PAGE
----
None of the horses I ride on packtrips do this by the end of the trip (although I have had to fix the same horse every year as the next guest lets them eat) and the way I fix it is to use the long end of your split reins, end of your mecate or use a lead rope tied to the horn, preferably with a leather popper at the end. When they reach down for a bite, grab the saddle horn (in case they do something stupid) and take the rein and pop them between the ears. I don't use the neck as sometimes they see if coming and will shy or spook. It is important that they don't see it coming...kind of like "I went to take a bite and something bit me on the top of the head." Everytime they go down, they get popped. It is important that you be consistent. Sometimes on the first few times they may jump a little (that's whiy you grab the horn) but if you do it with enough sting, they typically only do it a few times.

The first day it may take several cracks and they get better and then the next day you may have to start all over again. Usually by the end of day two on a packtrip they have lost all desire to graze on the trail. My rule on packtrips / trail rides is "If I am sitting on you, you pay attention and don't eat. When I am on the ground you may graze". As someone mentioned it is important to allow them some food on a long ride and we usually stop every 2-3 hours, stretch our legs, let them graze and then resume. Also, too when you pop them with the rope / reins, you are not trying to drop them to their knees, just enough of a crack to be uncomfortable and to not want to do it again. This is actually a tip from Clinton Anderson and it is the only thing I have tried that is pretty much workable everytime. Also note that if you are nose to butt on a trail and you decide to spur them or crack their butt instead, you may cause a wreck by them jumping into the horse in front of them. Between the ears is the best spot.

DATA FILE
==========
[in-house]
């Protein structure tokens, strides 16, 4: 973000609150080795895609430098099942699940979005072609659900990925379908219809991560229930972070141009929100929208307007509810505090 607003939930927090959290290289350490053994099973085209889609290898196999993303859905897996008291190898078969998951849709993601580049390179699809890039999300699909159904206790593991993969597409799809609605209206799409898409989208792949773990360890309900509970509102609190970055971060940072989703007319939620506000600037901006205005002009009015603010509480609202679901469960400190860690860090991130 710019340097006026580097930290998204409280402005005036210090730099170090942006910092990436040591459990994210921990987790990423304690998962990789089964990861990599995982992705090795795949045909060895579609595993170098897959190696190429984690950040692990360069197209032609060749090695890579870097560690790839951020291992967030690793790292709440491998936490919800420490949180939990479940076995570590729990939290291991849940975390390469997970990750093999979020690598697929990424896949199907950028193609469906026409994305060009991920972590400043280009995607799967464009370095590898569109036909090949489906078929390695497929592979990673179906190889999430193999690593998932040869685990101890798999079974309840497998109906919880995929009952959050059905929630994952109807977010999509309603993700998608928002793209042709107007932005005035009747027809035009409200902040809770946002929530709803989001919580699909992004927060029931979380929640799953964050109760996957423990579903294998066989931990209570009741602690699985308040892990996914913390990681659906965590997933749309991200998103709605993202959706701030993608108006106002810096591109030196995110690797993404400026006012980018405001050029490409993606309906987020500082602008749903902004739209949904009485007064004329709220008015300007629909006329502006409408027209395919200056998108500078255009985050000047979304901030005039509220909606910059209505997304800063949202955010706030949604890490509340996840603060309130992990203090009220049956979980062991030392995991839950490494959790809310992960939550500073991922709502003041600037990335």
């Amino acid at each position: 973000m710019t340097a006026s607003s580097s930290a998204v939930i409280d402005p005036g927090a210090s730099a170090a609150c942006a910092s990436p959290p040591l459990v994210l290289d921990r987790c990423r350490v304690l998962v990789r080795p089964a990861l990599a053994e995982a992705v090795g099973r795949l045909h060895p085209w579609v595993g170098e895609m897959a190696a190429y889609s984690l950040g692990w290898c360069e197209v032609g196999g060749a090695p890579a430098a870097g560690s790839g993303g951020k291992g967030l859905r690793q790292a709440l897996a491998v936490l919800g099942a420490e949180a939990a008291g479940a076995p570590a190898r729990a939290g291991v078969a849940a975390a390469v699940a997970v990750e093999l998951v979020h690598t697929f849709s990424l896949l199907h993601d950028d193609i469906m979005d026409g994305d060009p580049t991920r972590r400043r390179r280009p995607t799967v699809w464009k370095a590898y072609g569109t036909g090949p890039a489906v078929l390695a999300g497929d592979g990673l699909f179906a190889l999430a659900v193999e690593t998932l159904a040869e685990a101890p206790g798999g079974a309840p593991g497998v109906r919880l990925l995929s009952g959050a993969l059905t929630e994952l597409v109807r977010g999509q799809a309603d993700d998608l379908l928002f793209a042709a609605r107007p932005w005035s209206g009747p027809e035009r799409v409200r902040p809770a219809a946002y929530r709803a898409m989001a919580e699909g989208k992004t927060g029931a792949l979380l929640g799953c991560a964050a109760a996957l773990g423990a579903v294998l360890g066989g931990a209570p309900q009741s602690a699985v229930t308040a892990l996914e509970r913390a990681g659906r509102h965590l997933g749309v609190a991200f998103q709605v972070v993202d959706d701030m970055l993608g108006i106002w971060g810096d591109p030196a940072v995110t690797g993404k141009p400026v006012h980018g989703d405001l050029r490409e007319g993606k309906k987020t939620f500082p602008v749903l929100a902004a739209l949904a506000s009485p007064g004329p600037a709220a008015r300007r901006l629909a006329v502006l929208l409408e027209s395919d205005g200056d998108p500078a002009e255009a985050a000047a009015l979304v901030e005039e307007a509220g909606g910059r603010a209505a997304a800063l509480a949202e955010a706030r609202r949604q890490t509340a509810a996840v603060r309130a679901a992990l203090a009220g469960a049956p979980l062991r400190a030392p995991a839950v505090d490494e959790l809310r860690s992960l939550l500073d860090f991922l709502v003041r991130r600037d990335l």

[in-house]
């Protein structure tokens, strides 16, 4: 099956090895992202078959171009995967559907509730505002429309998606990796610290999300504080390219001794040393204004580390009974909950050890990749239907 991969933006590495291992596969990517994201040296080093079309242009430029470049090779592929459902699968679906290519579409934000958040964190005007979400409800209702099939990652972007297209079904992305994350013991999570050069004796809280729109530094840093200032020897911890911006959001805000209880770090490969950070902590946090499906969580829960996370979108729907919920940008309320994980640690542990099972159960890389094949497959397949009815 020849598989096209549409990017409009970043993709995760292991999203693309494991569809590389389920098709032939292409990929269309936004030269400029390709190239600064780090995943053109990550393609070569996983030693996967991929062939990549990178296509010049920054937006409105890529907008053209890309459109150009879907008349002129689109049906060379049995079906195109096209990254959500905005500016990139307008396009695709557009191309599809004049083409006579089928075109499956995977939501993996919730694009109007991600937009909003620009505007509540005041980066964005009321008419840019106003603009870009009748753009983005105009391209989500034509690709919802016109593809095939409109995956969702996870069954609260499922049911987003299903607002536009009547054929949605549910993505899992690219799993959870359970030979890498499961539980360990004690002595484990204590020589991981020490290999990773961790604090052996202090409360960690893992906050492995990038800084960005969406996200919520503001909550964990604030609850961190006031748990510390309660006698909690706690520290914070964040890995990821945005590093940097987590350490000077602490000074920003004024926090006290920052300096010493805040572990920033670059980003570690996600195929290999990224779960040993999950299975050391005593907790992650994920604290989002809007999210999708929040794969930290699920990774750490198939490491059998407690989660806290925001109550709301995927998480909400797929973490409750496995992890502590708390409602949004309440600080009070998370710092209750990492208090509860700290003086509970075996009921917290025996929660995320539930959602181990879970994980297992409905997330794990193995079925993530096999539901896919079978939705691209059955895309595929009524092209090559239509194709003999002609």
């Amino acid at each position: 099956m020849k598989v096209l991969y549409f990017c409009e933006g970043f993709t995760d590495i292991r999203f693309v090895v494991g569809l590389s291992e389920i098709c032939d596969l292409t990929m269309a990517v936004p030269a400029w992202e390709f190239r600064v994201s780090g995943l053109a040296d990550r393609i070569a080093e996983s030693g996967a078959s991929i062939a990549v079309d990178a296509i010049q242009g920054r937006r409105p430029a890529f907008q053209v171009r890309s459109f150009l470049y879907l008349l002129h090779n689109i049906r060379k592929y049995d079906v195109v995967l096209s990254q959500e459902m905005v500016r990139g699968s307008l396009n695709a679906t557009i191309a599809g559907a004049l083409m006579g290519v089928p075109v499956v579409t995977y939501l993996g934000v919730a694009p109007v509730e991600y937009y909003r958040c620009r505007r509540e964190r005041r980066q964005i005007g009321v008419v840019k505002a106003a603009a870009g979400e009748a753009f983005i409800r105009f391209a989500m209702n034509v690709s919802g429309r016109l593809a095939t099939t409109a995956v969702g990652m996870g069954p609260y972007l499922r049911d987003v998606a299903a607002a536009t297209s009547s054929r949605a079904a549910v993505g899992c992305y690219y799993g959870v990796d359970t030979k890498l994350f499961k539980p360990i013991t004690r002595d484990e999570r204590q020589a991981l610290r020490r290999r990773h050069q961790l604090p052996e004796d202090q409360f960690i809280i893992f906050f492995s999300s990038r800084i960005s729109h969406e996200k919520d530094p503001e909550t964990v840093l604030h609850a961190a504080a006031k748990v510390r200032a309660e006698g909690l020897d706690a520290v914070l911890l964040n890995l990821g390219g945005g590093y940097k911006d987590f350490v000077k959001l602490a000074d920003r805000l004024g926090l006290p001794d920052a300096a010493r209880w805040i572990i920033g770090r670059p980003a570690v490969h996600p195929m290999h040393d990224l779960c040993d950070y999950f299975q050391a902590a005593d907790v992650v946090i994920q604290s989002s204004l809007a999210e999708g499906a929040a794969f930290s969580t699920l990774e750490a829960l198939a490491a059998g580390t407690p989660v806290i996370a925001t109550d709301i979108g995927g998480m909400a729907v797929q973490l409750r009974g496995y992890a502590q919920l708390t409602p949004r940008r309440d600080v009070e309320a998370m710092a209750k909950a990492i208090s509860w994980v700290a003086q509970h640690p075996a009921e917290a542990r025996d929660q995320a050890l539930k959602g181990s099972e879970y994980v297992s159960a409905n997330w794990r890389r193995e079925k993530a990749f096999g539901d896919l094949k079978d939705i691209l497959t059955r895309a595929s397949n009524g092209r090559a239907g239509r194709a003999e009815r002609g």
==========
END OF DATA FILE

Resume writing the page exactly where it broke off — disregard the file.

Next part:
Good luck.

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post #24 of 28 Old 10-15-2012, 05:05 PM Thread Starter
Join Date: Oct 2012
Location: Ohio